Thesis

One district's attempt to improve student attendance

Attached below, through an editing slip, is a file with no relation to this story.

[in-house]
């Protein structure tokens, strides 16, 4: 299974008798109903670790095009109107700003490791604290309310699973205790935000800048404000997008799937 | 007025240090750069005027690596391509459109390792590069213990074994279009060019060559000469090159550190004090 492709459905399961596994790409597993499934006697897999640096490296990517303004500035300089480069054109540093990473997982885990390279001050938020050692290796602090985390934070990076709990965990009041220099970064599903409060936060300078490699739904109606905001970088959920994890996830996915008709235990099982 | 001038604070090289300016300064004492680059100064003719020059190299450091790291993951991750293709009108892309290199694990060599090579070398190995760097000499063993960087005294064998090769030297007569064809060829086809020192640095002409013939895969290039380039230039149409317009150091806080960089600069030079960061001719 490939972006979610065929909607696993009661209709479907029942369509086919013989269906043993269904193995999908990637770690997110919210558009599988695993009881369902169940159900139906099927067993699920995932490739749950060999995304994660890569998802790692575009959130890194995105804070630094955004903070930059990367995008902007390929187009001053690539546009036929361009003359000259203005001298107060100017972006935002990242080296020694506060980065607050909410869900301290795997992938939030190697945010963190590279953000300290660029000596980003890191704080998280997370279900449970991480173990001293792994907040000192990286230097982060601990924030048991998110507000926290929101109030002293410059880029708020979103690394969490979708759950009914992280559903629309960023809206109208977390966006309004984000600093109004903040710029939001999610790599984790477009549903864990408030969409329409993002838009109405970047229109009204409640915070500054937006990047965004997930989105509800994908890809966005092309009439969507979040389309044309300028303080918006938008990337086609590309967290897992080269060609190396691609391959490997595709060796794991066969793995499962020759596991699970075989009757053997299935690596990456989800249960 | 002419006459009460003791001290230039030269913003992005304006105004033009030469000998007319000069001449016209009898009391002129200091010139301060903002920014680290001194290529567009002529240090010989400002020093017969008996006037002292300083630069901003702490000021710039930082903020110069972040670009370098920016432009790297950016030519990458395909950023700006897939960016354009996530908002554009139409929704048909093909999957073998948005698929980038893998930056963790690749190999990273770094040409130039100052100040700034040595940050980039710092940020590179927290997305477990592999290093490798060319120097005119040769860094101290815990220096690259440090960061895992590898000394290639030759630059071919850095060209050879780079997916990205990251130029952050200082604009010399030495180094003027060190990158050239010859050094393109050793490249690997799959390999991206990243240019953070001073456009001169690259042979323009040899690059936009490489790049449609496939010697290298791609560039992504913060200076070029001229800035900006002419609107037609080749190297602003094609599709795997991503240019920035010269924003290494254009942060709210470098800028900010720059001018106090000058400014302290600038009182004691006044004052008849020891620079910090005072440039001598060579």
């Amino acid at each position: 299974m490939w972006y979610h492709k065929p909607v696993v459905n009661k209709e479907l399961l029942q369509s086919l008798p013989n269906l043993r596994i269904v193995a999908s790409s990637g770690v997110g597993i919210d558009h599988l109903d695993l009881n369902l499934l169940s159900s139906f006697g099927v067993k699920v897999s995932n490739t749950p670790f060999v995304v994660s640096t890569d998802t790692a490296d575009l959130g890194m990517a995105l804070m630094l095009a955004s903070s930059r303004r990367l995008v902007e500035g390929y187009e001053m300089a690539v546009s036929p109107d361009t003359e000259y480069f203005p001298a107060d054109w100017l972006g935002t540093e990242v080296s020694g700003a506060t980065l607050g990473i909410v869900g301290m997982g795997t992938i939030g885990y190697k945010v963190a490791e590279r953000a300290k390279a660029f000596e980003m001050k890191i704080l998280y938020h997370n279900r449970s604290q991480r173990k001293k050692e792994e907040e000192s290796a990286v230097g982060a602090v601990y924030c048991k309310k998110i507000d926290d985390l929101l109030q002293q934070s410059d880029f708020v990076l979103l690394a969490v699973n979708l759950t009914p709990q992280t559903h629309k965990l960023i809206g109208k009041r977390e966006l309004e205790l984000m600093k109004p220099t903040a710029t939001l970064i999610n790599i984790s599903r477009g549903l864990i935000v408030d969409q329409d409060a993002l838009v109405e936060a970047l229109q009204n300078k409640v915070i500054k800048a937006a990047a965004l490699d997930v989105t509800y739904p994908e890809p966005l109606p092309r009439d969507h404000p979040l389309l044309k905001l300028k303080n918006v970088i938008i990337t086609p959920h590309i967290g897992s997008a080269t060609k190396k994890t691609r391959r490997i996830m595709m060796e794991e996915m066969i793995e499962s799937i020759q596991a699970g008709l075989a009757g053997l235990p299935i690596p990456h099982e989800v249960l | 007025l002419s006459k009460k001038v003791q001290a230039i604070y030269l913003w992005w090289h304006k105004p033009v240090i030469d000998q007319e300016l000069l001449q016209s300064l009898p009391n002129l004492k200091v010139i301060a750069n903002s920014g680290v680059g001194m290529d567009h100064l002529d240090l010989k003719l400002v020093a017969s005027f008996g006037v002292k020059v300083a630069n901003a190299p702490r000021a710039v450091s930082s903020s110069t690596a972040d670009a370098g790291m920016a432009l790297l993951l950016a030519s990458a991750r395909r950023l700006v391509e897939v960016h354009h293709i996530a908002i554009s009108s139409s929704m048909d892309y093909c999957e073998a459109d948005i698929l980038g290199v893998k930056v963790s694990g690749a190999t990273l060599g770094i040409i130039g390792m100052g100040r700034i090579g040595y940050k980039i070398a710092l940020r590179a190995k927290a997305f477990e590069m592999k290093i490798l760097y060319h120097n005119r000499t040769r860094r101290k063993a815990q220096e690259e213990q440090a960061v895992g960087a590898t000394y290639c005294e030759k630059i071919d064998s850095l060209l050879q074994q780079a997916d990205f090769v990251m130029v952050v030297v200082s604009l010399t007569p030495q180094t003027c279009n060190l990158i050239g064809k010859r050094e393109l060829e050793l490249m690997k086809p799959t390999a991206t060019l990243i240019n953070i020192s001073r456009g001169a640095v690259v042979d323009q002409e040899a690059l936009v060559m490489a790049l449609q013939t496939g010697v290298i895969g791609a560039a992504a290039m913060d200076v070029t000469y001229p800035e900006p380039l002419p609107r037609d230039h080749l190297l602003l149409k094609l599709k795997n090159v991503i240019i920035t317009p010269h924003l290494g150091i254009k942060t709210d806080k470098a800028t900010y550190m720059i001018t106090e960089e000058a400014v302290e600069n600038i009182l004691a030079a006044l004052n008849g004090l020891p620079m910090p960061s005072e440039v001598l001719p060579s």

Can student attendance improve because of a superintendent's initiative? One district superintendent in southern California attempted to do just that. The purpose of this study was to examine the procedures implemented by the superintendent, administrators, teachers and other certificated employees within one school district to increase student attendance. The purpose of this study was also to research how the district's principals and certificated employees responded to the initiative set forth by the superintendent. On August 12, 2005, the superintendent issued a challenge to district employees to raise attendance 1%. If the district succeeded, it would generate $800,000. Half the money would go to pay off debt, and the balance would be divided evenly among the school sites. Qualitative data were collected through an individual interview with the superintendent and a survey instrument for the administrators and certificated employees. This study provides an overview of literature on the causes, results, reasons, and possible solutions to student absenteeism and drop out rates. The literature review also focused on the importance of student attendance and the role of school leaders and employees in decreasing student absenteeism. The intent of this study was to understand how an attendance-focused initiative set forth by the superintendent flowed from the administrators to the certificated staff. This study found that as a result of the superintendent's initiative all principals introduced a variety of new activities, programs, or practices in an effort to increase student attendance. Although there was increased focus on attendance by the superintendent, administrators, and certificated employees, attendance rates remained the same. The study also found the superintendent, administrators, and certificated employees believed teachers have the greatest influence on student attendance due to their day-to-day interaction with students. However, the principals and teachers overwhelmingly placed the onus of student attendance on the parents. The greatest challenge to increased student attendance facing each administrator, according to this study, is conveying to families the importance of attendance over vacations and/or long weekends. As one administrator commented, the challenge is, "parents may not believe that this (increasing student attendance) applies to them. 'I know, but it's just a day ... ' is often heard." Districts do not have the luxury of leaving the blame for student absenteeism on the parents and consider the matter settled. Hundreds of thousands and often times millions of dollars are at stake when students miss school. More importantly, students are not served by the educational community when they are absent from school. The superintendent, district, and site administrators for this study chose to be intentional about how they approach attendance.

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